• 4.
    Jayne, David R. W.
    et al.
    Addenbrookes Hospital, England.
    Bruchfeld, Annette N.
    Karolinska University Hospital, Sweden.
    Harper, Lorraine
    University of Birmingham, England.
    Schaier, Matthias
    Heidelberg University, Germany.
    Venning, Michael C.
    Manchester Royal Infirm, England.
    Hamilton, Patrick
    Manchester Royal Infirm, England.
    Burst, Volker
    Uniklin Cologne, Germany.
    Grundmann, Franziska
    Uniklin Cologne, Germany.
    Jadoul, Michel
    Clin University of St Luc, Belgium.
    Szombati, Istvan
    Budai Irgalmasrendi Korhaz, Hungary.
    Tesar, Vladimir
    Charles University of Prague, Czech Republic.
    Segelmark, Mårten
    Linköpings universitet, Institutionen för medicin och hälsa, Avdelningen för läkemedelsforskning. Linköpings universitet, Medicinska fakulteten. Region Östergötland, Hjärt- och Medicincentrum, Njurmedicinska kliniken US.
    Potarca, Antonia
    ChemoCentryx Inc, CA USA.
    Schall, Thomas J.
    ChemoCentryx Inc, CA USA.
    Bekker, Pirow
    ChemoCentryx Inc, CA USA.
    Randomized Trial of C5a Receptor Inhibitor Avacopan in ANCA-Associated Vasculitis2017Ingår i: Journal of the American Society of Nephrology, ISSN 1046-6673, E-ISSN 1533-3450, Vol. 28, nr 9, s. 2756-2767Artikel i tidskrift (Refereegranskat)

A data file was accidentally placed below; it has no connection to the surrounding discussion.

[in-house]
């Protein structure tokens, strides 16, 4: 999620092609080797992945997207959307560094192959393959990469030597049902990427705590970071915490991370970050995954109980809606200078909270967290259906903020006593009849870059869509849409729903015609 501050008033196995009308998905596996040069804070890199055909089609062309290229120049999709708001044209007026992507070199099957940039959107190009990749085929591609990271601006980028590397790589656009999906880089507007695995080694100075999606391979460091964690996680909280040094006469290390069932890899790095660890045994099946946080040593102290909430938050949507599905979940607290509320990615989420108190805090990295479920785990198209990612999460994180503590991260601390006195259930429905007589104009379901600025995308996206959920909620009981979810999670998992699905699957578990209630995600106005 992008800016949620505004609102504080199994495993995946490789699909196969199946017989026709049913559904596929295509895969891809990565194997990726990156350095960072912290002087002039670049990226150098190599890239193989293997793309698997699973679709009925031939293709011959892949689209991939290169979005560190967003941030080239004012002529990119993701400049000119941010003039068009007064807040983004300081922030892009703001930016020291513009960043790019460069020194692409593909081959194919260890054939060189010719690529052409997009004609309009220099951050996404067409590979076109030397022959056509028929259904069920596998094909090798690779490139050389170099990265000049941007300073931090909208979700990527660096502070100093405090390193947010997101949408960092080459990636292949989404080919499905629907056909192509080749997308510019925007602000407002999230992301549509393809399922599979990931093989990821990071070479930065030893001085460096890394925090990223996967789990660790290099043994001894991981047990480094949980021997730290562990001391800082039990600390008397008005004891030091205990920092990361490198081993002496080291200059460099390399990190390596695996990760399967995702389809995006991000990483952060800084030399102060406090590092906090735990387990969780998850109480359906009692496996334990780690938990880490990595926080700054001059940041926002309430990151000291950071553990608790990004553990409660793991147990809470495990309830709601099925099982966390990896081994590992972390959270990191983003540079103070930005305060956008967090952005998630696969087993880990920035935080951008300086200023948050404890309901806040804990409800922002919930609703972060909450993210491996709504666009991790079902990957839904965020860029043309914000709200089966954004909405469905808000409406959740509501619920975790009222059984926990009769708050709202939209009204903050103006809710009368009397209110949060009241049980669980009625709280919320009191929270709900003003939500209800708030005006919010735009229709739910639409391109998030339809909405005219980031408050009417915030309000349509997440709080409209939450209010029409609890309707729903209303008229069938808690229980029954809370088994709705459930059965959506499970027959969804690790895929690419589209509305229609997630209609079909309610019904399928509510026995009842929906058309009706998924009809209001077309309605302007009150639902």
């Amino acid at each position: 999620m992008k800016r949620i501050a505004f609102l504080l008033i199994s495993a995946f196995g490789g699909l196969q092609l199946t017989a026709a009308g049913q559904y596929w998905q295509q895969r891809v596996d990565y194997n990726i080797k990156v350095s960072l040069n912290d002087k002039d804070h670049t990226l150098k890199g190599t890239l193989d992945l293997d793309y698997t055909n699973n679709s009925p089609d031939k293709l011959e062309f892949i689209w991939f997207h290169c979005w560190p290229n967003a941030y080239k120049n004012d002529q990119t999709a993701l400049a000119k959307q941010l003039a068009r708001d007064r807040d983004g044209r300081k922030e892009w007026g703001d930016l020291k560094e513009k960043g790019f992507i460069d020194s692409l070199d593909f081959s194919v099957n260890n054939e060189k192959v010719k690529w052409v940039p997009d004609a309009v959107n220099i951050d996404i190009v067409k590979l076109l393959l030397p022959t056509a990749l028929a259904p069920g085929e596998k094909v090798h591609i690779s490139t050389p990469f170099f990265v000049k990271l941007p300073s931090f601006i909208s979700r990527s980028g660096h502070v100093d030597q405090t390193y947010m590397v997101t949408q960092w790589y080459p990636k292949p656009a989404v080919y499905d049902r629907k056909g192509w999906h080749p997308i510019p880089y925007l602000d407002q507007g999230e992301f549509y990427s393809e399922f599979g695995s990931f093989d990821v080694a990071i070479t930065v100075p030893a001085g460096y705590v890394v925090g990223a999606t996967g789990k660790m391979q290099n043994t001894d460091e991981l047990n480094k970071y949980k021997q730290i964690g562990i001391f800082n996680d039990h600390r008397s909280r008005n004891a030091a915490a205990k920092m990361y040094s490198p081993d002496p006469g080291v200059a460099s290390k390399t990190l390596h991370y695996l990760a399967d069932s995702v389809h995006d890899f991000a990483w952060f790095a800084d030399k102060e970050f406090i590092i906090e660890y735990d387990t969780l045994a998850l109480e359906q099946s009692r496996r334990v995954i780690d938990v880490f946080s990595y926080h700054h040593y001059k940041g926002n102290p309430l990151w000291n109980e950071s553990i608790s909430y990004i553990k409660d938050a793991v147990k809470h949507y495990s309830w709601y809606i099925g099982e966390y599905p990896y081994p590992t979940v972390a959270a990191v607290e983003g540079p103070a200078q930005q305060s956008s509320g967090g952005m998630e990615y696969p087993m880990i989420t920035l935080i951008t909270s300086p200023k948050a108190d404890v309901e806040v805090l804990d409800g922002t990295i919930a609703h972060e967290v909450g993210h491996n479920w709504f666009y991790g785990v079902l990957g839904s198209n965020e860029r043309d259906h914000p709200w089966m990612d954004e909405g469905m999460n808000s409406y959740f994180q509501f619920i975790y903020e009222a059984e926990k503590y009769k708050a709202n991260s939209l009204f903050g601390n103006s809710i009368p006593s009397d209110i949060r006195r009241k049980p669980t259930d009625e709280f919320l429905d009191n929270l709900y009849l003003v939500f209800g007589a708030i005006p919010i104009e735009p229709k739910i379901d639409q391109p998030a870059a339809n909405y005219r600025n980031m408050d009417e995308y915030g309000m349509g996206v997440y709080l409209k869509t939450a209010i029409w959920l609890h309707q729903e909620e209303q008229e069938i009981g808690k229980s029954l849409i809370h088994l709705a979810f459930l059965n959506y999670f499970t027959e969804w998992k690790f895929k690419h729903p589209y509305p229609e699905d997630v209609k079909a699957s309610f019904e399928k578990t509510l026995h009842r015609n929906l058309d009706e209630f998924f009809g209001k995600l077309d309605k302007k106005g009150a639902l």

Abstract [en]

    Alternative C activation is involved in the pathogenesis of ANCA-associated vasculitis. However, glucocorticoids used as treatment contribute to the morbidity and mortality of vasculitis. We determined whether avacopan (CCX168), an orally administered, selective C5a receptor inhibitor, could replace oral glucocorticoids without compromising efficacy. In this randomized, placebo-controlled trial, adults with newly diagnosed or relapsing vasculitis received placebo plus prednisone starting at 60 mg daily (control group), avacopan (30 mg, twice daily) plus reduced-dose prednisone (20 mg daily), or avacopan (30 mg, twice daily) without prednisone. All patients received cyclophosphamide or rituximab. The primary efficacy measure was the proportion of patients achieving a amp;gt;= 50% reduction in Birmingham Vasculitis Activity Score by week 12 and no worsening in any body system. We enrolled 67 patients, 23 in the control and 22 in each of the avacopan groups. Clinical response at week 12 was achieved in 14 of 20 (70.0%) control patients, 19 of 22 (86.4%) patients in the avacopan plus reduced-dose prednisone group (difference from control 16.4%; two-sided 90% confidence limit, -4.3% to 37.1%; P=0.002 for noninferiority), and 17 of 21 (81.0%) patients in the avacopan without prednisone group (difference from control 11.0%; two-sided 90% confidence limit, -11.0% to 32.9%; P=0.01 for noninferiority). Adverse events occurred in 21 of 23 (91%) control patients, 19 of 22 (86%) patients in the avacopan plus reduced-dose prednisone group, and 21 of 22 (96%) patients in the avacopan without prednisone group. In conclusion, C5a receptor inhibition with avacopan was effective in replacing high-dose glucocorticoids in treating vasculitis.